- Oren, why did you both choose this SPAC route?

OREN FRANK: So I think you know, a SPAC is a platform. And I listened carefully to your previous segment, and I'm not sure that SPAC is a category. For us, it is the quality of the company, the quality of the sponsor, and more above everything else, it's the relationship between two. We are a relationship company. We deal with behavioral health. So the chemistry and-- to be honest, we hit it off with with Hudson and with Doug Braunstein from the very first moment.

We were given a mandate by our board to look at all possibilities, including going the traditional way to become a publicly traded company. And we found that their level of expertise, and know-how about health care, and their network of investors, and CEOs in health care, and who they are were a really good fit for us. So it was personal, to be honest.

RONI FRANK: And I'd like to add that mental health is such a huge part of our overall health and well-being, and this merger with Doug and the Hudson thing is so exciting for us because it allows us to grow very, very quickly and offer our services to many, many more people and give them the opportunity to live better, happier, healthier lives. And that's the real mission, and that's what I'm so excited about.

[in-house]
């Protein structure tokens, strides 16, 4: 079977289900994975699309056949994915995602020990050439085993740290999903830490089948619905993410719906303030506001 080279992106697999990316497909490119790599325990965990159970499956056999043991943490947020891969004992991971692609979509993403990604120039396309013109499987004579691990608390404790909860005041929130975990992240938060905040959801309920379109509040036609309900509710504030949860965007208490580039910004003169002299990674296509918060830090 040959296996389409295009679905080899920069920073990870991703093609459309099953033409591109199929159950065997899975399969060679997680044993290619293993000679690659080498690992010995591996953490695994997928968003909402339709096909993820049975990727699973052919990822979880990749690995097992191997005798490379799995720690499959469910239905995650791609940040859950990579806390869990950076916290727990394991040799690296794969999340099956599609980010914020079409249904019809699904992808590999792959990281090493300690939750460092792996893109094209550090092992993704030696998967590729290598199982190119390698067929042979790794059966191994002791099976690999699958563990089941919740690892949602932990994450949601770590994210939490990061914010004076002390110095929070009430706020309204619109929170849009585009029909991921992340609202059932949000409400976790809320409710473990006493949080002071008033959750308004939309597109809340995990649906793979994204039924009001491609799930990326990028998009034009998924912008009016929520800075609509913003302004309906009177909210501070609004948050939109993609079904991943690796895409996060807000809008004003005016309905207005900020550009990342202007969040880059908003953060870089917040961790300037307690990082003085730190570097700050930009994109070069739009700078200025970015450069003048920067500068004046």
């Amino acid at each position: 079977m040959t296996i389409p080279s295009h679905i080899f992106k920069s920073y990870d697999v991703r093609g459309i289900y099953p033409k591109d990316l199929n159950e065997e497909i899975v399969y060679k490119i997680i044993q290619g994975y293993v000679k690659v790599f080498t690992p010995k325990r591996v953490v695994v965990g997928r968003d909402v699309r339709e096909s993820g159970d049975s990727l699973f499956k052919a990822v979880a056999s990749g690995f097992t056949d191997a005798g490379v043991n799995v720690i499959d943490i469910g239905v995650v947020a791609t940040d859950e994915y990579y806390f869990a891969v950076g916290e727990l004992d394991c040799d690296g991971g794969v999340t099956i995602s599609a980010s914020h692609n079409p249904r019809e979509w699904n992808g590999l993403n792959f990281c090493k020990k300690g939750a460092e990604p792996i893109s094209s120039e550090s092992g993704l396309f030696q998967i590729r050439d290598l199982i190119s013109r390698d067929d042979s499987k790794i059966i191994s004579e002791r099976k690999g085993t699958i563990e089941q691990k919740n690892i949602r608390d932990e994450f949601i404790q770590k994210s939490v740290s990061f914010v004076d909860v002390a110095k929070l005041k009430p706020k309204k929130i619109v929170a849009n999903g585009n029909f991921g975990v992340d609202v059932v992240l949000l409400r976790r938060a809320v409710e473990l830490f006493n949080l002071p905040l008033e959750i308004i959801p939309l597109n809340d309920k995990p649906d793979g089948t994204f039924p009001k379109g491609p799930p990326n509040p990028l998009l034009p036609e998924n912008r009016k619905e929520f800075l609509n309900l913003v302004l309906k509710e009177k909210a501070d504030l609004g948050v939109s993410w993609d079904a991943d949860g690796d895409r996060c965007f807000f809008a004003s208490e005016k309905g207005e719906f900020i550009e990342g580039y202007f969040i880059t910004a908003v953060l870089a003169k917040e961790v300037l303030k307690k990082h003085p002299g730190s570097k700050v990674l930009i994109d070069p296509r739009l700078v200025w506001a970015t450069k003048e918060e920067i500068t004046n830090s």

- Lastly here, just on the numbers, so you're projecting a $12 million adjusted operating loss this year, but you do expect $42 million in adjusted operating profits by 2023. How do you go from a loss this year to making those types of profits?

OREN FRANK: So this is a fastly growing market and, of course, there are very clear advantages to scale. And we strongly believe that-- and we've seen this trajectory in the past. It's not something that we are not trending towards already. And we strongly believe that once we reach a run rate which is about twice of what we are today, we will go with our positives.

So it's in the plan. I think, actually, the plan that we released as part of the merger discussion is pretty conservative. As you mentioned in the previous segment, we want to deliver on our goals, on our budgets, and our earnings report. And we are confident that we can do that.

- All right. Well, we'll leave it there. Good luck on the road ahead as a public company. Talkspace founders, Roni and Oren Frank. Have a good weekend.

RONI FRANK: Thank you so much for having us.

OREN FRANK: Thank you.